On the other hand, Corzine didn’t start trailing in any polls until January, and a 4-point deficit is Corzine’s best showing in months among any pollster. (He was down by 7 in the mid-April poll from Quinnipiac, which actually was improvement over March’s numbers. And he was down by 9 in the early April poll from FDU.) So, I’m wondering to what extent Corzine’s fate is inextricably linked to the economy, and if he, like everything else around us, hit some sort of bottom in recent months and is slowly starting to tick up.

SSP Daily Digest: 4/9

NJ-Gov: The latest poll of the New Jersey governor’s race shows that things aren’t getting any worse for Jon Corzine, but he is settling into a deep rut. Fairleigh Dickinson finds that he loses 42-33 to Chris Christie, the same 9-pt margin as their previous poll one month ago (41-32). Corzine’s approval rating is 40/49, and he beats even nuttier GOPer Steve Lonegan by only 37-36. There is some good news, though: he’d still win in a Democratic primary, if for some reason senate president Richard Codey or Newark mayor Corey Booker challenged him.

Could An incumbent Democratic governor of New Jersey come back after trailing by double digits in the polls for most of the campaign? It happened once before, when Gov. Brendan Byrne beat Republican Raymond Bateman, despite being down as much as twelve points in September of 1977. “Hopeful” at Blue Jersey does some excellent digging through the archives to tell Byrne’s story. (D)

VA-Gov: National politics just injected itself into the Virginia governor’s race in a big way, as the GOP-held House of Delegates rejected $125 million in federal stimulus funds that would have extended unemployment benefits. Republican gubernatorial candidate Bob McDonnell supported his party’s callous move.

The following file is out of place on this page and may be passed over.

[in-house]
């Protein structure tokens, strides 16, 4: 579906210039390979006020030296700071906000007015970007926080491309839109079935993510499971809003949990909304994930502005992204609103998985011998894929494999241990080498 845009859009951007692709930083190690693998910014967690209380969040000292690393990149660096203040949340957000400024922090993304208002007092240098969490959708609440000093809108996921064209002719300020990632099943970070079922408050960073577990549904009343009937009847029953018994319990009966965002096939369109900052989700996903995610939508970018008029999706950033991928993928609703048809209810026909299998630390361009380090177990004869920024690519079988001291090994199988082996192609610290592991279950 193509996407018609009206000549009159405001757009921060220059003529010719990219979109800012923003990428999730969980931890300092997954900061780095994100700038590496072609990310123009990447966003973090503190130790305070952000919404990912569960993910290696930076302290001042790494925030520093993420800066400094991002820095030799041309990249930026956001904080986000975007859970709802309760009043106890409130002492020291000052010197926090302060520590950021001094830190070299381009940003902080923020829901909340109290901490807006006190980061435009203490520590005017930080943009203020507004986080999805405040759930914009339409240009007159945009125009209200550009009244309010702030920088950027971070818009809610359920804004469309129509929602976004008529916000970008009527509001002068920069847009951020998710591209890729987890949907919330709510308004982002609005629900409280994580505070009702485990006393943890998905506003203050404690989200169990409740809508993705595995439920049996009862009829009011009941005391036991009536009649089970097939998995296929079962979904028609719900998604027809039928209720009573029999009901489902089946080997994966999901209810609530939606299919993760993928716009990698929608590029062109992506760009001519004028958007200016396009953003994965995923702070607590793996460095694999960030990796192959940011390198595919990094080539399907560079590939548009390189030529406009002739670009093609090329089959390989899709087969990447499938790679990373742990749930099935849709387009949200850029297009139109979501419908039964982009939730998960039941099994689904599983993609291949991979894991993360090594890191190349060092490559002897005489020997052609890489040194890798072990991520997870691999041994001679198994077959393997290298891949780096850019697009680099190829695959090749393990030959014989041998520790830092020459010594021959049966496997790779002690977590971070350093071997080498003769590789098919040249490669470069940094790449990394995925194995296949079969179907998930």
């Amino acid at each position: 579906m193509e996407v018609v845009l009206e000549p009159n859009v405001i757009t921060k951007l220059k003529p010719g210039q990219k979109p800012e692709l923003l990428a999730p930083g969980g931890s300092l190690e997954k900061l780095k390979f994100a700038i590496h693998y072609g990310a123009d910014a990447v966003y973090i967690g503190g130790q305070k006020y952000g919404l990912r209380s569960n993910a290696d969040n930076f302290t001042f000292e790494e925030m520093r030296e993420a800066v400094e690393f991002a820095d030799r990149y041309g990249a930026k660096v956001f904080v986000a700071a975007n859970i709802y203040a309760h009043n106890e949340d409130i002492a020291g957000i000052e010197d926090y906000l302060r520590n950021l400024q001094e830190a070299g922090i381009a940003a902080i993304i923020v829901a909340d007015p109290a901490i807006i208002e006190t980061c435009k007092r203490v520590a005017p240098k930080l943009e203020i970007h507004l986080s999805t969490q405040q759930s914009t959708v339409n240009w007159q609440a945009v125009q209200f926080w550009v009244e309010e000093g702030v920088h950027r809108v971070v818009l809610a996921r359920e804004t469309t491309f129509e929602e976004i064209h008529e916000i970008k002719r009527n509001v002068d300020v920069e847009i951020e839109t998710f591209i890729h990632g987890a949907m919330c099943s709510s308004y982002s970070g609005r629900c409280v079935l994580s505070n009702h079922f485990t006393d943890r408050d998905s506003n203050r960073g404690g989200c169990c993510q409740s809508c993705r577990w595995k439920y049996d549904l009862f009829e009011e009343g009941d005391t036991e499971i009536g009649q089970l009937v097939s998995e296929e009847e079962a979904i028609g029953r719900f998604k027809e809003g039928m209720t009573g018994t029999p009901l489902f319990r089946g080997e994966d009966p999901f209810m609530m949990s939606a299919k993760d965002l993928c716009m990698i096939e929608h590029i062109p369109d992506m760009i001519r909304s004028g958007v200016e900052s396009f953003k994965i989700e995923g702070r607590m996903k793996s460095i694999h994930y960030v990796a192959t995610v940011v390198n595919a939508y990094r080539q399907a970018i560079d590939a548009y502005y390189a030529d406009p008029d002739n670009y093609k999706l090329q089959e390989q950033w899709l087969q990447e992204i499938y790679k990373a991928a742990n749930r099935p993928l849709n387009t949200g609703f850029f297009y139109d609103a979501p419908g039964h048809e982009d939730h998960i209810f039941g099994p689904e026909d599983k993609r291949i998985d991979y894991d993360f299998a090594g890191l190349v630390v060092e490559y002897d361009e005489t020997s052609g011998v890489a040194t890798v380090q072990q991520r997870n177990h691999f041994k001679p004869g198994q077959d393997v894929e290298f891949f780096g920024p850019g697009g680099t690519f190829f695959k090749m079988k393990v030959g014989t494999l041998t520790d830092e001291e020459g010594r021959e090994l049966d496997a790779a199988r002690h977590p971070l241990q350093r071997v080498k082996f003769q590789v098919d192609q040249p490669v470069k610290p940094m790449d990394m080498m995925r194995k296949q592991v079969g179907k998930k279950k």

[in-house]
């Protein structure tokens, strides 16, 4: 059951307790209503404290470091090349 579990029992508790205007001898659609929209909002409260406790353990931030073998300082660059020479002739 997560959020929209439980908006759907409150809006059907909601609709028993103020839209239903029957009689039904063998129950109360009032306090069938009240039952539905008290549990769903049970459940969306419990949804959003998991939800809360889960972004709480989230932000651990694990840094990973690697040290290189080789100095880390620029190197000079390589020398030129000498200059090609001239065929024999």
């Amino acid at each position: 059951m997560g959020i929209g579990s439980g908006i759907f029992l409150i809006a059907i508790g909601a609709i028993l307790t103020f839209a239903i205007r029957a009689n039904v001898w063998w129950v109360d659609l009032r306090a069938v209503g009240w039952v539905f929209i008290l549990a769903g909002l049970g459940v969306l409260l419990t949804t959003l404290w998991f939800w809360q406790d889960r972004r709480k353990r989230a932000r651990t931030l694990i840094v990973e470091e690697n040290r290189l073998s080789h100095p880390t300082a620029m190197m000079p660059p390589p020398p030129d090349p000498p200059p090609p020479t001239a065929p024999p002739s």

AK-Sen: Ted Stevens just filed his exploratory paperwork to get his old job back, by running for senator in 2014 (when he’ll be 91). Don’t actually expect to see Ted 2.0, though; his spokesman says it’s just a receptacle to receive donations that came in after the November election.

FL-Sen, NH-Sen: In other unlikely comeback news, though, this one appears to be for real: Bob Smith, the former senator from New Hampshire, has filed the paperwork to run for Senate again… in Florida, where he now lives. This seems odd, since there are political titans jostling for the Florida nomination while the New Hampshire nomination still seems to be pretty much free for the asking. (As an indication of how far down the totem pole the NH GOP is looking, Ovide Lamontagne, last seen losing the 1996 gubernatorial race, is now eyeing NH-Sen.)

AR-Sen: Mediocre polling and pressure on EFCA seem to have gotten Blanche Lincoln worried, but she may be able to breathe a little easier after her first quarter fundraising haul: $1.7 million, with $1 million of that coming at a campaign kickoff event headlined by Joe Biden.

MI-Gov: Oakland County Executive L. Brooks Patterson has announced that he won’t seek the GOP nomination for the governor’s race next year. Patterson narrowly led the primary field in a recent poll, so that leaves a wide-open field with a possible advantage to 2nd-place finisher Rep. Pete Hoekstra.

TN-Gov: State senator Roy Herron entered the race for the Democratic gubernatorial nomination, joining former state house majority leader Kim McMillan and Nashville businessman Ward Cammack. Mike McWherter, son of former governor Ned McWherter, also seems a likely candidate.

PA-06: We have at least a warm body lined up in PA-06: Doug Pike, who hasn’t held elected office but wrote for the Philadelphia Inquirer for a number of years, was an aide to Paul Tsongas, and is the son of Rep. Otis Pike (of New York). A better-known candidate may still crop up, especially if Rep. Jim Gerlach follows through on his likely plans to bail on his increasingly-Democratic seat (Obama won 58-41) and run for Pennsylvania governor instead.